Because Eru Iluvatar forbade it.
In the Ainulindale, "The Music of the Ainur" Tolkien writes that Iluvatar directed to Ainur to make a great music and they did, but Melkor wanted to do things his own way and started his own music in competition
and straightway discord arose about him, and many that sang nigh him grew despondent, and their thought was disturbed and their music faltered; but some began to attune their music to his rather than to the thought which they had at first. Then the discord of Melkor spread ever wider, and the melodies which had been heard before foundered in a sea of turbulent sound.
This is Melkor/Morgoth's first rebellion and, importantly, it is a selfish rebellion against Iluvatar and a domination of others' wills. As this first, so all the later.
The Valar were also tempted to dominate others' wills -- with the best of intentions of course! -- but this never went well:
Elves and Men are the Children of Iluvatar; and since they understood not fully that theme by which the Children entered into the Music, none of the Ainur dared to add anything to their fashion. For which reason the Valar are to these kindreds rather their elders and their chieftains than their masters; and if ever in their dealings with Elves and Men the Ainur have endeavoured to force them when they would not be guided, seldom has this turned to good, howsoever good the intent.
This is as close as you can get to the moral basis of Arda: Even "the Valar are to these kindreds rather their elders and their chieftains than their masters". The Great exist and are genuinely great, but this does not give them the right to dominate others.
The rebellion of Morgoth and Sauron was basically against this moral principle. Morgoth, out of a lust for personal power, and Sauron (initially at least) out of a techie's dream of a perfect, tidy, efficient world. They had their dreams and were the sort of beings who would follow those dreams no matter the cost to others. Both Morgoth and Sauron chose the path of domination.
How? Well, initially armies and the use of their own power -- the Silmarillion is full of those stories -- but Morgoth and then Sauron discovered that they could pour their essence (spirit? being? strength?) into a material object to give themselves much greater mastery over the world.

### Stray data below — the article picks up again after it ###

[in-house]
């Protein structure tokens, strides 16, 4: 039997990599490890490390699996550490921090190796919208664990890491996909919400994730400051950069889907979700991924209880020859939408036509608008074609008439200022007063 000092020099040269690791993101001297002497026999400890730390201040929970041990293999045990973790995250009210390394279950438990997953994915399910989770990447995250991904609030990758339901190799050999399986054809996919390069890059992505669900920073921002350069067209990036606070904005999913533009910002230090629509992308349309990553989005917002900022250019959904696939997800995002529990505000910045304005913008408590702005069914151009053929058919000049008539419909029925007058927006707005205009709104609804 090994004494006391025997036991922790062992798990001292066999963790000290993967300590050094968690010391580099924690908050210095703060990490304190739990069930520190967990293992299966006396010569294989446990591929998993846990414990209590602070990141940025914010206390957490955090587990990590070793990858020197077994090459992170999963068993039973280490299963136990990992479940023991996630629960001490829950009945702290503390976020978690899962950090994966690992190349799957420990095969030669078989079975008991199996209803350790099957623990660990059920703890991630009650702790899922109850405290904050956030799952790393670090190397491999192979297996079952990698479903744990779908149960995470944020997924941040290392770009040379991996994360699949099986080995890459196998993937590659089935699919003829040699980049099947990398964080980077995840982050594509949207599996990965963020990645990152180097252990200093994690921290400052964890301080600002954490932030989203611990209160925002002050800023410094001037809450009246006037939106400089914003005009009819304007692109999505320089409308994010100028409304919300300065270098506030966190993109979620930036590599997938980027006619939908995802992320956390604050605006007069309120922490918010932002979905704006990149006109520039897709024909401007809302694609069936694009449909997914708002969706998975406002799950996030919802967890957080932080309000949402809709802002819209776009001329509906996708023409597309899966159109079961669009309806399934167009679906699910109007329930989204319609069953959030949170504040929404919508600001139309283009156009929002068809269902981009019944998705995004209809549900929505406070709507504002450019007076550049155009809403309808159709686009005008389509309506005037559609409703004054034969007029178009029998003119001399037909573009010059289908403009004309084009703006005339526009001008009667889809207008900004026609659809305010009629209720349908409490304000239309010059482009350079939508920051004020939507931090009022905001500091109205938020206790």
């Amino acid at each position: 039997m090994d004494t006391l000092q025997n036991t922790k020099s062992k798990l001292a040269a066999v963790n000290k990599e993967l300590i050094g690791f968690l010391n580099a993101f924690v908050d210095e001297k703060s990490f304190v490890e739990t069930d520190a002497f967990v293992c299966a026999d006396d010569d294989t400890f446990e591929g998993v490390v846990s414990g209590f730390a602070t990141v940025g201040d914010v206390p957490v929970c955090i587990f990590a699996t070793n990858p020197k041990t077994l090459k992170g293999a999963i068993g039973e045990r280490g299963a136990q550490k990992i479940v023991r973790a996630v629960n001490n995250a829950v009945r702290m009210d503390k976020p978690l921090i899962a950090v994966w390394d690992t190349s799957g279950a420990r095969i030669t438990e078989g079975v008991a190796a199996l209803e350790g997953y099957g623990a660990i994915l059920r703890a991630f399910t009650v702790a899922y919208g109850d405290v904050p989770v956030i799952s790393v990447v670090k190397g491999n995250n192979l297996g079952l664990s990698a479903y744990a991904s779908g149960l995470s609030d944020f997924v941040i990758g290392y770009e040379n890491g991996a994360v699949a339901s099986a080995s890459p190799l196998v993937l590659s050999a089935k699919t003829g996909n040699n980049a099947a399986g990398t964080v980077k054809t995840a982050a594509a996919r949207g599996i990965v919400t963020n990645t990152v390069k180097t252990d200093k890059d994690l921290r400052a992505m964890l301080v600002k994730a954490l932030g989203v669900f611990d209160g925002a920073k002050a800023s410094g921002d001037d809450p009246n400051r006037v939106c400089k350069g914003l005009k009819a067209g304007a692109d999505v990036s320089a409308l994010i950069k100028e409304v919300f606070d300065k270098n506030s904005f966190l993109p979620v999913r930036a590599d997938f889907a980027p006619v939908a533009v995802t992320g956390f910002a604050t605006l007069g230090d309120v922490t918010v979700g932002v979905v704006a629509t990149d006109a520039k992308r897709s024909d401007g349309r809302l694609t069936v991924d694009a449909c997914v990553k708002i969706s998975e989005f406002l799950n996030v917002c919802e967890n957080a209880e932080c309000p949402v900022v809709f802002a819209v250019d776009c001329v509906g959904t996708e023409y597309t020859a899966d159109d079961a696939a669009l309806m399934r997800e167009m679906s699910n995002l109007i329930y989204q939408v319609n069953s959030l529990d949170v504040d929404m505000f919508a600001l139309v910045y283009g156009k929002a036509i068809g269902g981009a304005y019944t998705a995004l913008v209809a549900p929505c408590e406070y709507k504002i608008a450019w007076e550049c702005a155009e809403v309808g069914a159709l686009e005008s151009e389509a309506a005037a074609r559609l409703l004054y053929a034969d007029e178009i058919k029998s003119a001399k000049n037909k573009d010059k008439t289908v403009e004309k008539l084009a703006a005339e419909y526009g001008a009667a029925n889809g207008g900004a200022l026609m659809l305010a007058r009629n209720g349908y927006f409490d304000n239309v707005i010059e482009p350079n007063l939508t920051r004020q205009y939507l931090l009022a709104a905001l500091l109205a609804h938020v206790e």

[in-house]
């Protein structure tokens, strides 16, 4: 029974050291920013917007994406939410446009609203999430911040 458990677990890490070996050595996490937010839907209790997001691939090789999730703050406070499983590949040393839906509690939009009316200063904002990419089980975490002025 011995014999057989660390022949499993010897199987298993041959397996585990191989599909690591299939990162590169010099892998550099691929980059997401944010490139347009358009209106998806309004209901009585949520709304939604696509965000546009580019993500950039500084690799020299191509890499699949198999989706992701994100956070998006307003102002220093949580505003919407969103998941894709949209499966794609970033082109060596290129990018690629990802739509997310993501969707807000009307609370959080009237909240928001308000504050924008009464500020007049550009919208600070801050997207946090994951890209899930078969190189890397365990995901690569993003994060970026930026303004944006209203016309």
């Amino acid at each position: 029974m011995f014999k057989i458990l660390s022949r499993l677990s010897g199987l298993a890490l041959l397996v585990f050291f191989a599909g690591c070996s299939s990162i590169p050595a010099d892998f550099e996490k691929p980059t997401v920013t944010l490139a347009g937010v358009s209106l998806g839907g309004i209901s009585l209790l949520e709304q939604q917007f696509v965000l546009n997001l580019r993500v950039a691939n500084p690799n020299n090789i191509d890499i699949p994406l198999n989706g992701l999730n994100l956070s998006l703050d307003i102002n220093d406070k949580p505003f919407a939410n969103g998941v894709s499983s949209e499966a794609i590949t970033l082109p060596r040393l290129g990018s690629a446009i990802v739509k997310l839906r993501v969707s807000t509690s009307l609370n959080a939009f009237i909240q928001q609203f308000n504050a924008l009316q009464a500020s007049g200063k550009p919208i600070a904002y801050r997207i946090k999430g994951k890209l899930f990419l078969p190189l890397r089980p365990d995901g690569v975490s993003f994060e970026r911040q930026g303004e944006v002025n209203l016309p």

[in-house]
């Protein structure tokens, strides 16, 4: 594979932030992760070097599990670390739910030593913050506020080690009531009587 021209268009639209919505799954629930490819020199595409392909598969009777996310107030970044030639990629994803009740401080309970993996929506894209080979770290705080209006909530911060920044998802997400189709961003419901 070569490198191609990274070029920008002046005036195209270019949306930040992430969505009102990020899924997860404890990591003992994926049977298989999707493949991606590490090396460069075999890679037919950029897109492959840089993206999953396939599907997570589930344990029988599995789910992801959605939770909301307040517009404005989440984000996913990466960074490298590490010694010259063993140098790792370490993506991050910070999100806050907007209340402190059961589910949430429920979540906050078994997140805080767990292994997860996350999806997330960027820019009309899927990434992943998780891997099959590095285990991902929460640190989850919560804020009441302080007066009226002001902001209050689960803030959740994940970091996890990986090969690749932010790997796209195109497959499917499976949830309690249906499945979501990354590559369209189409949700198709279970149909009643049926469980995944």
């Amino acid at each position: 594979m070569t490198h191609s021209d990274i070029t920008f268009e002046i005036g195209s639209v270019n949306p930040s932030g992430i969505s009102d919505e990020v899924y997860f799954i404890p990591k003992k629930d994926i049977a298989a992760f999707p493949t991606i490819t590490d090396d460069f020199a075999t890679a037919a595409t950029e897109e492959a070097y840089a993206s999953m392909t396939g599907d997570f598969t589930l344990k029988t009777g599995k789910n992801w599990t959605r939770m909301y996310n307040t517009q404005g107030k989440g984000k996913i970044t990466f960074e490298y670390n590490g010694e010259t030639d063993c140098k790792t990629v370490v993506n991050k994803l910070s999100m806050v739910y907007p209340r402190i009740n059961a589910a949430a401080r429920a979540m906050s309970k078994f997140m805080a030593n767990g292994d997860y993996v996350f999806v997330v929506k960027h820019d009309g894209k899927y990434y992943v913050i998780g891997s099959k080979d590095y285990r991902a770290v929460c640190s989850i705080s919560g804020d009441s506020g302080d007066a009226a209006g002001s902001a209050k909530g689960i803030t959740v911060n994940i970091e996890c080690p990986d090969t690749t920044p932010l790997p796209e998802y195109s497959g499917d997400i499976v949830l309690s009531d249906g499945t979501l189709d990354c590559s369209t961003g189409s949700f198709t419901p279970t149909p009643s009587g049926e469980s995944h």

Morgoth, who was a "bitter cold immoderate" sort of guy who liked the "turmoils of the heat and the cold that had come to pass through him" wanted to dominate reality and poured his strength into Arda itself and gained power over the physical world. Sauron, who initially just wanted people to work together to build a better world (under his direction, of course) eventually poured himself into the One Ring so that with it he could "encourage" people to work together under his direction. I.e., so he could dominate the wills of others.
It is said that Sauron originally meant well, but because he chose domination as a tool, his own self became corrupted and in some respects the Second Age is the chronicle of Sauron's final corruption. Note that at the time he forged the Ring he could still appear fair and persuade people. After making and using this tool of domination to rule Middle-earth and to destroy Numenor, he permanently diminished himself and could only appear as a Dark Lord.
The Valar knew that domination -- the use of power to force Men and Elves -- had been forbidden by Iluvatar. And if they were tempted to ignore that they had what happened to Morgoth and Sauron when they forged their Rings to see.
Why would they even consider making their own?